Distribution and support for Debian-502-i386-netinst

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Distribution and support for Debian-502-i386-netinst

Cherukuri, Shravan Kumar

Hi,

 

I have an image of Debian-502-i386-netinst-iso which I burned to a CD and tried to install the OS.

In the beginning everything was going on fine until the step where we select the mirror site to download.

At this point I was not able to download from the mirror websites that were displayed while installing the OS.

So I would like to know if Debian-502-i386-netinst is still supported and corresponding packages are available for download and installation.

Are there any mirrors from which I could install this OS? Any information regarding this would be highly helpful.

 

Thanks in advance.

 

Thanks n Regards,

Shravan Kumar .C

Desk: 408-533-9346 | Lab: 408-533-9864 | Mobile: +1 408-458-6692

 

 

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Re: Distribution and support for Debian-502-i386-netinst

Ben Hutchings-3
On Thu, 2011-11-17 at 04:10 +0000, Cherukuri, Shravan Kumar wrote:

> Hi,
>
>  
>
> I have an image of Debian-502-i386-netinst-iso which I burned to a CD
> and tried to install the OS.
>
> In the beginning everything was going on fine until the step where we
> select the mirror site to download.
>
> At this point I was not able to download from the mirror websites that
> were displayed while installing the OS.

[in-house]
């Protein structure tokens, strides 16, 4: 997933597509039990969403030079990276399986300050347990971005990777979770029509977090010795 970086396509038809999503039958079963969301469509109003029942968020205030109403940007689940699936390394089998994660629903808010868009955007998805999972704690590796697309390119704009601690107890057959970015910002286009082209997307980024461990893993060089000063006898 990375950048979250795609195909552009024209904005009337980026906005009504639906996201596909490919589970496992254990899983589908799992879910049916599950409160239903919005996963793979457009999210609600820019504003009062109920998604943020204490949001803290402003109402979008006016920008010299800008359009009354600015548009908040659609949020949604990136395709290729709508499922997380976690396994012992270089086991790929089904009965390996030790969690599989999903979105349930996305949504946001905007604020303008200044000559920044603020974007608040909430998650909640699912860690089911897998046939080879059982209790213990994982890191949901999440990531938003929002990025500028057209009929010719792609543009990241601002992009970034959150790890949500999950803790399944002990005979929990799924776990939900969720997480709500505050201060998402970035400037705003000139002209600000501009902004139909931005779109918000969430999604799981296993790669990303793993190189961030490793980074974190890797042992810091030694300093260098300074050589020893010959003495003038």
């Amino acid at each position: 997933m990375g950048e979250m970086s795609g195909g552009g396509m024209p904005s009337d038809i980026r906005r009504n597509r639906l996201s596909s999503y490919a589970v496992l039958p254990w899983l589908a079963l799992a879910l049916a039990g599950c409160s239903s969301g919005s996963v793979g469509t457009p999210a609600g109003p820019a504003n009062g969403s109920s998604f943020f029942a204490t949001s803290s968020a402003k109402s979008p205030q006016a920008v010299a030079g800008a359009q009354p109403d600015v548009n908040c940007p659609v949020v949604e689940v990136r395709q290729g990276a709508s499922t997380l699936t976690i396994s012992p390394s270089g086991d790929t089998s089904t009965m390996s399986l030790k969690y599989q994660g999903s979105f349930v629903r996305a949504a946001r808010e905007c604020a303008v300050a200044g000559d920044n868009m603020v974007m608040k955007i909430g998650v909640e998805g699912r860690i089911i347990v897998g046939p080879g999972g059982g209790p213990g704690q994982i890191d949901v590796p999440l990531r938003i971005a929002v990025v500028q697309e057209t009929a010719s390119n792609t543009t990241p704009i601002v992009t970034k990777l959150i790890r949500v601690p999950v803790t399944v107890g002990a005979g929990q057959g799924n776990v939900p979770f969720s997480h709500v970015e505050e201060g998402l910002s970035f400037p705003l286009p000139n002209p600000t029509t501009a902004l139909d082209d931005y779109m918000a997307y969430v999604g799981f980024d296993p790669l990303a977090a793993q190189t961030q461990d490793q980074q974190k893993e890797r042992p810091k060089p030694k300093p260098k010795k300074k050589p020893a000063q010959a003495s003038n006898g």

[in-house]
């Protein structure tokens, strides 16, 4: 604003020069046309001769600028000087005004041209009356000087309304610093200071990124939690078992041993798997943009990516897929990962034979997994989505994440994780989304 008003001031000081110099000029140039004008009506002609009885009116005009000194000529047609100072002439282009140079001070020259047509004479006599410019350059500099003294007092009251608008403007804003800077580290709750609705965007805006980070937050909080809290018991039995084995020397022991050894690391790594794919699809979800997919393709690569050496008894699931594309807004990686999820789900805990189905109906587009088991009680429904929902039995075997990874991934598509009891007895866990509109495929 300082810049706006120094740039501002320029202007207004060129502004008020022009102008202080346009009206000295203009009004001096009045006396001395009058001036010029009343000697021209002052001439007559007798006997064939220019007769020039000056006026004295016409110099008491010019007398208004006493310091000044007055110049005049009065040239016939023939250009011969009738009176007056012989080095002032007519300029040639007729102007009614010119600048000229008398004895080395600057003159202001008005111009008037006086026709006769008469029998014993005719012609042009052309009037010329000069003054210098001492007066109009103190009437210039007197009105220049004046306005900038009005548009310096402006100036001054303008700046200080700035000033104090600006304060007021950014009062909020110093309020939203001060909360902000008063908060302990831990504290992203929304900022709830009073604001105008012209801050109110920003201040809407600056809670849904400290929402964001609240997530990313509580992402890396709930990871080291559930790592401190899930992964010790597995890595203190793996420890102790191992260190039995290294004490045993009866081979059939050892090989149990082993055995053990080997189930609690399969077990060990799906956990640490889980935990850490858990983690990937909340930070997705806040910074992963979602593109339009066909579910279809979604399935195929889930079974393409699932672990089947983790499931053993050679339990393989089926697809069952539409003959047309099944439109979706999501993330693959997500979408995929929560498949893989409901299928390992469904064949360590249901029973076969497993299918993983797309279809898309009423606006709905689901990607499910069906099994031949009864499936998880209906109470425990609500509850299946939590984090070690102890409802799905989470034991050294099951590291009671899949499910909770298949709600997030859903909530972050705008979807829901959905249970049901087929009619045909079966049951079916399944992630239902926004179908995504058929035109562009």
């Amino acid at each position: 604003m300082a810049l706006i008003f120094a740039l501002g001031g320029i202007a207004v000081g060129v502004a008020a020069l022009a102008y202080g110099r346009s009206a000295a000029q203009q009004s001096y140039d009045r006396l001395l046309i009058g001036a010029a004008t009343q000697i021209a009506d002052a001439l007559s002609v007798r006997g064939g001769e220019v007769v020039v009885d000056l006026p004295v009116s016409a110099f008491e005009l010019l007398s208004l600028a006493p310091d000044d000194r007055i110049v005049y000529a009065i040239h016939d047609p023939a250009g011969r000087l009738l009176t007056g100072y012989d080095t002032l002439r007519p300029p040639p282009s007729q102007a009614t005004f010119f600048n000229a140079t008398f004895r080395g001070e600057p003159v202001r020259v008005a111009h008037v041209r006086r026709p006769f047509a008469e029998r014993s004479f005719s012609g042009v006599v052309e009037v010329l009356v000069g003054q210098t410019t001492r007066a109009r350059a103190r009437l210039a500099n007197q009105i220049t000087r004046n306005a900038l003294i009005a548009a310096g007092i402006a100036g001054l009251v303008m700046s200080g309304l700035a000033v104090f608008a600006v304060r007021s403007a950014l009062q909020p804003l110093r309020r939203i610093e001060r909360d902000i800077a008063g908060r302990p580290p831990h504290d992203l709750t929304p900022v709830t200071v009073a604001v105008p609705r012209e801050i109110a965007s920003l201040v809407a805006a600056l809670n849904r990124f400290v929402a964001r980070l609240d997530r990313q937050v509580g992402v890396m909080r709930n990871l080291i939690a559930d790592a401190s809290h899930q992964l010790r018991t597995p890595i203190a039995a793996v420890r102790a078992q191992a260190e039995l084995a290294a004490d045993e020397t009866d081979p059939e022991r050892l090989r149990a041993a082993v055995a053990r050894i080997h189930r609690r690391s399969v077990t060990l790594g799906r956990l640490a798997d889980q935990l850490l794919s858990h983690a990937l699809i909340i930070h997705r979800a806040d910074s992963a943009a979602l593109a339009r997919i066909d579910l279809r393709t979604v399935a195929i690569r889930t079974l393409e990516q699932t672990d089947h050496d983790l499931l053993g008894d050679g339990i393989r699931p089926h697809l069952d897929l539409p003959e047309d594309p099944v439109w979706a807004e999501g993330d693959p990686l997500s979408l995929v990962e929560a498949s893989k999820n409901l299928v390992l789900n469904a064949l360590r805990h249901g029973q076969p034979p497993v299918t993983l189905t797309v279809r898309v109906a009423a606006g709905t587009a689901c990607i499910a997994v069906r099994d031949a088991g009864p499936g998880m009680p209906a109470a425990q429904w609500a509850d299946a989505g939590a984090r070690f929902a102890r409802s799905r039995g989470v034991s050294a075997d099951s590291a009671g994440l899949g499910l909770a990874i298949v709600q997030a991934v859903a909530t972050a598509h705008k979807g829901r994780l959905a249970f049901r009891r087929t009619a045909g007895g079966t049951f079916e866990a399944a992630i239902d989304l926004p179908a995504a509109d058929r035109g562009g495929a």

>
> So I would like to know if Debian-502-i386-netinst is still supported
> and corresponding packages are available for download and
> installation.
Old netinst images generally do not work, since the packages they depend
on may be replaced at point releases.  If you really want Debian 5.0
('lenny') then you should use the netinst image for the latest point
release, 5.0.9.

If you have no particular reason to favour Debian 5.0 then I would
recommend the current stable release, Debian 6.0 - more specifically the
point release, Debian 6.0.3.

> Are there any mirrors from which I could install this OS? Any
> information regarding this would be highly helpful.

http://www.debian.org/CD/ [6.0.3 and testing]
http://cdimage.debian.org/cdimage/archive/ [older versions]

Ben.

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Re: Distribution and support for Debian-502-i386-netinst

Adam Borowski-3
On Thu, Nov 17, 2011 at 06:39:28AM +0000, Ben Hutchings wrote:
> On Thu, 2011-11-17 at 04:10 +0000, Cherukuri, Shravan Kumar wrote:
> > I have an image of Debian-502-i386-netinst-iso which I burned to a CD
> > and tried to install the OS.
>
> Old netinst images generally do not work, since the packages they depend
> on may be replaced at point releases.  If you really want Debian 5.0
> ('lenny') then you should use the netinst image for the latest point
> release, 5.0.9.

Which seems like quite a nasty problem.

For example: you download the current point release, burn it to a CD
preparing to install a bunch of servers the next day...  then suddenly
there's a new stable update and installation mysteriously fails.

Wouldn't it be better to not delete superseded packages, at least for base?

--
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Re: Distribution and support for Debian-502-i386-netinst

Goswin von Brederlow-2
Adam Borowski <[hidden email]> writes:

> On Thu, Nov 17, 2011 at 06:39:28AM +0000, Ben Hutchings wrote:
>> On Thu, 2011-11-17 at 04:10 +0000, Cherukuri, Shravan Kumar wrote:
>> > I have an image of Debian-502-i386-netinst-iso which I burned to a CD
>> > and tried to install the OS.
>>
>> Old netinst images generally do not work, since the packages they depend
>> on may be replaced at point releases.  If you really want Debian 5.0
>> ('lenny') then you should use the netinst image for the latest point
>> release, 5.0.9.
>